The problem lies in the inexpressivity of math, not in the student. Division by zero happens naturally and it is math's problem if it can't deal with it. Natural language can deal with it, nature deals with it. Math fails to express nature adequately.
Example: water flows over an area of land and divides itself evenly: so 1 cubic meter of water / 1 square meter of flat land. Now the land erodes and becomes 0 square meters. The water doesn't have to resort to error-handling code, it knows what to do, it flows on. But math gets hung up at the point when the land disappears, your code throws an error, and you have to handle that. But nature doesn't throw any error, it handles division by zero naturally and seamlessly. Again, math fails to describe nature very well.
This is some pretty unthinking logic you have going on here. How can land erode away to nothing. Is the Earth a flat plate sitting in space and once it erodes away there is nothing there but a hole? You do realize that underneath the land, there is more land right?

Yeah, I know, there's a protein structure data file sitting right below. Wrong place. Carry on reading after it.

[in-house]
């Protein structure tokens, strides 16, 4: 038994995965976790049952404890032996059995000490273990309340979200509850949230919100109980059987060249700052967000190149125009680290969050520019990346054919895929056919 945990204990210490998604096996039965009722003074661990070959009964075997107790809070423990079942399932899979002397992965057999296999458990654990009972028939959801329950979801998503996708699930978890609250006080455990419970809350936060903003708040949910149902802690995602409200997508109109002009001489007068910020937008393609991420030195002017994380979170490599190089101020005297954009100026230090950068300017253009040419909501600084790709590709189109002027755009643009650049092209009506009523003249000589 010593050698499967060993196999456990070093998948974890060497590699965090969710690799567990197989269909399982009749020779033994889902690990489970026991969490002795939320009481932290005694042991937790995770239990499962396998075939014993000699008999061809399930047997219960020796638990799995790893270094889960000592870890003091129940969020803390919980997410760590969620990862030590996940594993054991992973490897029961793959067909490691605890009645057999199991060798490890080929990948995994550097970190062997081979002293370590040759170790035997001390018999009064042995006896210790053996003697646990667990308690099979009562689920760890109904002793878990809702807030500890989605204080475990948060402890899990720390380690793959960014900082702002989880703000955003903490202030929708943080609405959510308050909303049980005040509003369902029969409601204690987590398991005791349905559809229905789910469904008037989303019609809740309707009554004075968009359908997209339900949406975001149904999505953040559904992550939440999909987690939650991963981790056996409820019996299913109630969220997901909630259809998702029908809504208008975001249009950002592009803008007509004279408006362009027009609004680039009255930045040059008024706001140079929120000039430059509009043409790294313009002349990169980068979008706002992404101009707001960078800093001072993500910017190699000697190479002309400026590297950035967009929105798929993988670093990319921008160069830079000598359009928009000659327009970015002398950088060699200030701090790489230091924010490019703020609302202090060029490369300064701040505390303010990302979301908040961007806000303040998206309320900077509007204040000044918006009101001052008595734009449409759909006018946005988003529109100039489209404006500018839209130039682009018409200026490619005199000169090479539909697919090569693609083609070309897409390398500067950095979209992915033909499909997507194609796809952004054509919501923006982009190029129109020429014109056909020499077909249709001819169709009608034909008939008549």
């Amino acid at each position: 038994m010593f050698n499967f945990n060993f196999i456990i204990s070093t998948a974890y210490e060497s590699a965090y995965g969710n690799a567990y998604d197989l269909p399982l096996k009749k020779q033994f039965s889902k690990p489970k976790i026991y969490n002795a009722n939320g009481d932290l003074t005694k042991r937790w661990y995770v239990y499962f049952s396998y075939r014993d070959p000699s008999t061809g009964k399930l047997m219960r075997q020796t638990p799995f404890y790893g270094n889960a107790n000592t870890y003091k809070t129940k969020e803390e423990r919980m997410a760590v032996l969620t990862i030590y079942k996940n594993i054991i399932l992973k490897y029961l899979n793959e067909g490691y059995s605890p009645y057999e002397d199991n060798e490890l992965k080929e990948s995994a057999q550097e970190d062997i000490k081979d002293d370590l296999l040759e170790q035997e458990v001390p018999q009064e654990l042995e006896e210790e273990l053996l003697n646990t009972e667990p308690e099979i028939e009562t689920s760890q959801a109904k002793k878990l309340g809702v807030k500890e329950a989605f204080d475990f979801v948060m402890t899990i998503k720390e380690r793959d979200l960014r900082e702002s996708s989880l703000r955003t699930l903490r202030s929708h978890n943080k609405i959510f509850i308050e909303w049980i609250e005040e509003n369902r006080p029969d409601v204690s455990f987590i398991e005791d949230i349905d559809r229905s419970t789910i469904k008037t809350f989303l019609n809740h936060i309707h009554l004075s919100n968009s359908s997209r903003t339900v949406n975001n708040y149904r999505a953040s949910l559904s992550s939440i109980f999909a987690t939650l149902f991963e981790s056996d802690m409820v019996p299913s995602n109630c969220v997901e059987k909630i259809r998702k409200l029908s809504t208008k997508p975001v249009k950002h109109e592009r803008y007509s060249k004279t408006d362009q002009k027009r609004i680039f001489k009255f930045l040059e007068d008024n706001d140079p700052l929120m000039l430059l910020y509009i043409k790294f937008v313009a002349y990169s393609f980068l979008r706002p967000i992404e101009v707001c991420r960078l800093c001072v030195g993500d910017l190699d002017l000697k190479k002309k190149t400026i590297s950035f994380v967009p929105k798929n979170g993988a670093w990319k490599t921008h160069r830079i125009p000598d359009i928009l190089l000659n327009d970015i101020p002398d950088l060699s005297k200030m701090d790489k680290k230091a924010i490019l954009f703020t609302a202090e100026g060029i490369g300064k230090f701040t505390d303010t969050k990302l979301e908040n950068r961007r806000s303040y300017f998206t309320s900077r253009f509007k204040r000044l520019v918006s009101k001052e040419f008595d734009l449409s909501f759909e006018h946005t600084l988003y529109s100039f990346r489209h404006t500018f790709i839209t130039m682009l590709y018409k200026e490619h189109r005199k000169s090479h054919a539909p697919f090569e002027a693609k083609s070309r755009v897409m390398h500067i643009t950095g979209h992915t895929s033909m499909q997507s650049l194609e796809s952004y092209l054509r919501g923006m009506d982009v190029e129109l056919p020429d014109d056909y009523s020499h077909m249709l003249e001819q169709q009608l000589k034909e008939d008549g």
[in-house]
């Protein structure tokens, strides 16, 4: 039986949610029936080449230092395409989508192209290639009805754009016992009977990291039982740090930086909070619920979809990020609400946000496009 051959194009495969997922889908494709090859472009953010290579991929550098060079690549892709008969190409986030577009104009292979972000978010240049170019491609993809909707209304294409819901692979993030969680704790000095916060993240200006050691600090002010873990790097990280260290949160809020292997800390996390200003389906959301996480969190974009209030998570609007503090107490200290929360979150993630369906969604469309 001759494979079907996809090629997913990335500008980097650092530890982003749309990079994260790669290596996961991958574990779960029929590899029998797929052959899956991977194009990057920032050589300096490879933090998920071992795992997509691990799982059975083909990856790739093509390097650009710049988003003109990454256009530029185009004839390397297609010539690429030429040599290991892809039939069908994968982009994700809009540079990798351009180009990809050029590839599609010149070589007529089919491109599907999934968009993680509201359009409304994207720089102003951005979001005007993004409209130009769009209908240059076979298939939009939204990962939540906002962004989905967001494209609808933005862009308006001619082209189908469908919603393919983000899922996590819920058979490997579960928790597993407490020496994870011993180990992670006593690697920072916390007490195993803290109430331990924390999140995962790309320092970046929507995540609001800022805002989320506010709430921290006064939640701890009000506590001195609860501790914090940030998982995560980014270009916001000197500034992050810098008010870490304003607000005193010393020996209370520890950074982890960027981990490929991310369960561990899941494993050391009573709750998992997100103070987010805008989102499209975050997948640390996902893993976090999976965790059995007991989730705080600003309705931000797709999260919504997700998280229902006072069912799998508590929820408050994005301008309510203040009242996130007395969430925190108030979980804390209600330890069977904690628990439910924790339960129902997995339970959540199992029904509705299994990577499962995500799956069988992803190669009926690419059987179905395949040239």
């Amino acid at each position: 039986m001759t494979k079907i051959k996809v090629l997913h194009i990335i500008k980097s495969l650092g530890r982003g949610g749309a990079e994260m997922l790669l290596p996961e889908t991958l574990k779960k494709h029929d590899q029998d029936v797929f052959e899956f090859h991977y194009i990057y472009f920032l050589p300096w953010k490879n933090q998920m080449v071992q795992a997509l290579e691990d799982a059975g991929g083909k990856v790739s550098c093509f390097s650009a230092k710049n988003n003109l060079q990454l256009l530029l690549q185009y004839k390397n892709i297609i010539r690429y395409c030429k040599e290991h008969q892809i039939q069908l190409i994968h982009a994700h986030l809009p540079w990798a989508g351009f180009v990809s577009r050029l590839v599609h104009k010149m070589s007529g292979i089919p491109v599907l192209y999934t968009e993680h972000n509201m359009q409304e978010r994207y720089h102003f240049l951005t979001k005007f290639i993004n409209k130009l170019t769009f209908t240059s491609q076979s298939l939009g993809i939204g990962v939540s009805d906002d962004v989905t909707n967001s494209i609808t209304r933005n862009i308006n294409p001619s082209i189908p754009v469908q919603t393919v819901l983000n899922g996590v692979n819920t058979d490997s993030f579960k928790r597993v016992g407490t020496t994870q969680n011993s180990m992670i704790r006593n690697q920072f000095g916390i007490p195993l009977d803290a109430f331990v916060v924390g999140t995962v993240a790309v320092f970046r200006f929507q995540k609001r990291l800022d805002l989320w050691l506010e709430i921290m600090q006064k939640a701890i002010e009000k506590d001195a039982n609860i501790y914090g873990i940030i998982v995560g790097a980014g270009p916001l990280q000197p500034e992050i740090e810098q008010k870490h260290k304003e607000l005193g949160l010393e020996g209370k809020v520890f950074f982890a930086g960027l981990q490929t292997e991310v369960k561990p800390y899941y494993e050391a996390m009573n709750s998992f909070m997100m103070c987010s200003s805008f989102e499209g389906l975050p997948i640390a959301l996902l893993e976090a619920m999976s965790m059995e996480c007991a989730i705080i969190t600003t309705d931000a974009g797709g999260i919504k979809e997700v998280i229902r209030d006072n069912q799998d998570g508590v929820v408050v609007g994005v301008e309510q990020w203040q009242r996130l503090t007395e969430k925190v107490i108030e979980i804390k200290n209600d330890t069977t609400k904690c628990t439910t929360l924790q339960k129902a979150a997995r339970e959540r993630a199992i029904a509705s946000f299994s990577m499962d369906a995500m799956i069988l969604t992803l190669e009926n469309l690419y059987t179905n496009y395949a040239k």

If your land is slowly eroding into a channel, then the area is getting smaller. As it gets very narrow the water divides by a smaller and smaller area of land showing the depth to be getting bigger. Once the channel gets to zero width, there is nowhere for the water to go, so it can't be zero depth or even infinite depth, it is a question that makes no sense. If a channel in the real world got infinitely narrow, it would make more sense in the real world that the water would flow over the land that made up the channel's sides, but that is outside the division equation you stated with. That was dividing to find the depth of the water within the channel, once the channel is gone you have to redefine the equation to use another parcel of land.
And if we go to the example where there is a hole into space through the flat earth, then it also makes no sense as there is no depth to water falling through a hole into nothing. It can't spread out onto land that isn't there.